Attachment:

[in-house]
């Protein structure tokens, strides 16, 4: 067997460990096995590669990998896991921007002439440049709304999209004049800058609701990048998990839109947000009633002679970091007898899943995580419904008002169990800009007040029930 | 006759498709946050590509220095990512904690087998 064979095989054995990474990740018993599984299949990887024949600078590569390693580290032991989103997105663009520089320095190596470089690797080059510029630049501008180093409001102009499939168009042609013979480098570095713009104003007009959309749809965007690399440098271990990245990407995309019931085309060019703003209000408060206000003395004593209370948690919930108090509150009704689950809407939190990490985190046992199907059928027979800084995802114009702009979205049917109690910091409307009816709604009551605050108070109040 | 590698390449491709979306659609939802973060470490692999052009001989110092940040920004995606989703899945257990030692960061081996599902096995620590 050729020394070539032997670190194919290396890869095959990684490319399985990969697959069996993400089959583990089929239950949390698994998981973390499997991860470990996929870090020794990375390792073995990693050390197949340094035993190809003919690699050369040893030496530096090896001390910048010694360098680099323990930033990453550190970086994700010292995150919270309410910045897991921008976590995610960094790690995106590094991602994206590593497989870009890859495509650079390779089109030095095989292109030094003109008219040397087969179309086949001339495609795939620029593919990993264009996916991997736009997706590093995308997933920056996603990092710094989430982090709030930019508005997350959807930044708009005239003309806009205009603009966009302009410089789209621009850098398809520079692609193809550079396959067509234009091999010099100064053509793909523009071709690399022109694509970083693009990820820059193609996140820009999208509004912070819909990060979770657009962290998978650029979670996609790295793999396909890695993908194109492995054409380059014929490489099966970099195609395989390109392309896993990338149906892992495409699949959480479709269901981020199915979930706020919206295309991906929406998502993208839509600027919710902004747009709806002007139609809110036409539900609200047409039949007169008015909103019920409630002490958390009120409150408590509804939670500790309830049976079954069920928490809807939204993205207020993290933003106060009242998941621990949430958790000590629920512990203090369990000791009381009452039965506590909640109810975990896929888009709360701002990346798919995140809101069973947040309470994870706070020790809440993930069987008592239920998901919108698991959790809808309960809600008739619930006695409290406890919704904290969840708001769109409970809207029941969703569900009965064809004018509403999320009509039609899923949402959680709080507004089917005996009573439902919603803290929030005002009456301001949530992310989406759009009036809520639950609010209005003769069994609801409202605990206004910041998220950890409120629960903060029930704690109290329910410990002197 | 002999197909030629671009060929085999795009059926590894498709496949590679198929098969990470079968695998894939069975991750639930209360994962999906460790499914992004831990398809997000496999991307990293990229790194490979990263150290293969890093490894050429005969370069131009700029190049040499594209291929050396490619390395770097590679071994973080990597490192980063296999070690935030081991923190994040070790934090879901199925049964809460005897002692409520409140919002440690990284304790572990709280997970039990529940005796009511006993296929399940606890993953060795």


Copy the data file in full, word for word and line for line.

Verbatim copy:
[in-house]
């Protein structure tokens, strides 16, 4: 067997460990096995590669990998896991921007002439440049709304999209004049800058609701990048998990839109947000009633002679970091007898899943995580419904008002169990800009007040029930 | 006759498709946050590509220095990512904690087998 064979095989054995990474990740018993599984299949990887024949600078590569390693580290032991989103997105663009520089320095190596470089690797080059510029630049501008180093409001102009499939168009042609013979480098570095713009104003007009959309749809965007690399440098271990990245990407995309019931085309060019703003209000408060206000003395004593209370948690919930108090509150009704689950809407939190990490985190046992199907059928027979800084995802114009702009979205049917109690910091409307009816709604009551605050108070109040 | 590698390449491709979306659609939802973060470490692999052009001989110092940040920004995606989703899945257990030692960061081996599902096995620590 050729020394070539032997670190194919290396890869095959990684490319399985990969697959069996993400089959583990089929239950949390698994998981973390499997991860470990996929870090020794990375390792073995990693050390197949340094035993190809003919690699050369040893030496530096090896001390910048010694360098680099323990930033990453550190970086994700010292995150919270309410910045897991921008976590995610960094790690995106590094991602994206590593497989870009890859495509650079390779089109030095095989292109030094003109008219040397087969179309086949001339495609795939620029593919990993264009996916991997736009997706590093995308997933920056996603990092710094989430982090709030930019508005997350959807930044708009005239003309806009205009603009966009302009410089789209621009850098398809520079692609193809550079396959067509234009091999010099100064053509793909523009071709690399022109694509970083693009990820820059193609996140820009999208509004912070819909990060979770657009962290998978650029979670996609790295793999396909890695993908194109492995054409380059014929490489099966970099195609395989390109392309896993990338149906892992495409699949959480479709269901981020199915979930706020919206295309991906929406998502993208839509600027919710902004747009709806002007139609809110036409539900609200047409039949007169008015909103019920409630002490958390009120409150408590509804939670500790309830049976079954069920928490809807939204993205207020993290933003106060009242998941621990949430958790000590629920512990203090369990000791009381009452039965506590909640109810975990896929888009709360701002990346798919995140809101069973947040309470994870706070020790809440993930069987008592239920998901919108698991959790809808309960809600008739619930006695409290406890919704904290969840708001769109409970809207029941969703569900009965064809004018509403999320009509039609899923949402959680709080507004089917005996009573439902919603803290929030005002009456301001949530992310989406759009009036809520639950609010209005003769069994609801409202605990206004910041998220950890409120629960903060029930704690109290329910410990002197 | 002999197909030629671009060929085999795009059926590894498709496949590679198929098969990470079968695998894939069975991750639930209360994962999906460790499914992004831990398809997000496999991307990293990229790194490979990263150290293969890093490894050429005969370069131009700029190049040499594209291929050396490619390395770097590679071994973080990597490192980063296999070690935030081991923190994040070790934090879901199925049964809460005897002692409520409140919002440690990284304790572990709280997970039990529940005796009511006993296929399940606890993953060795």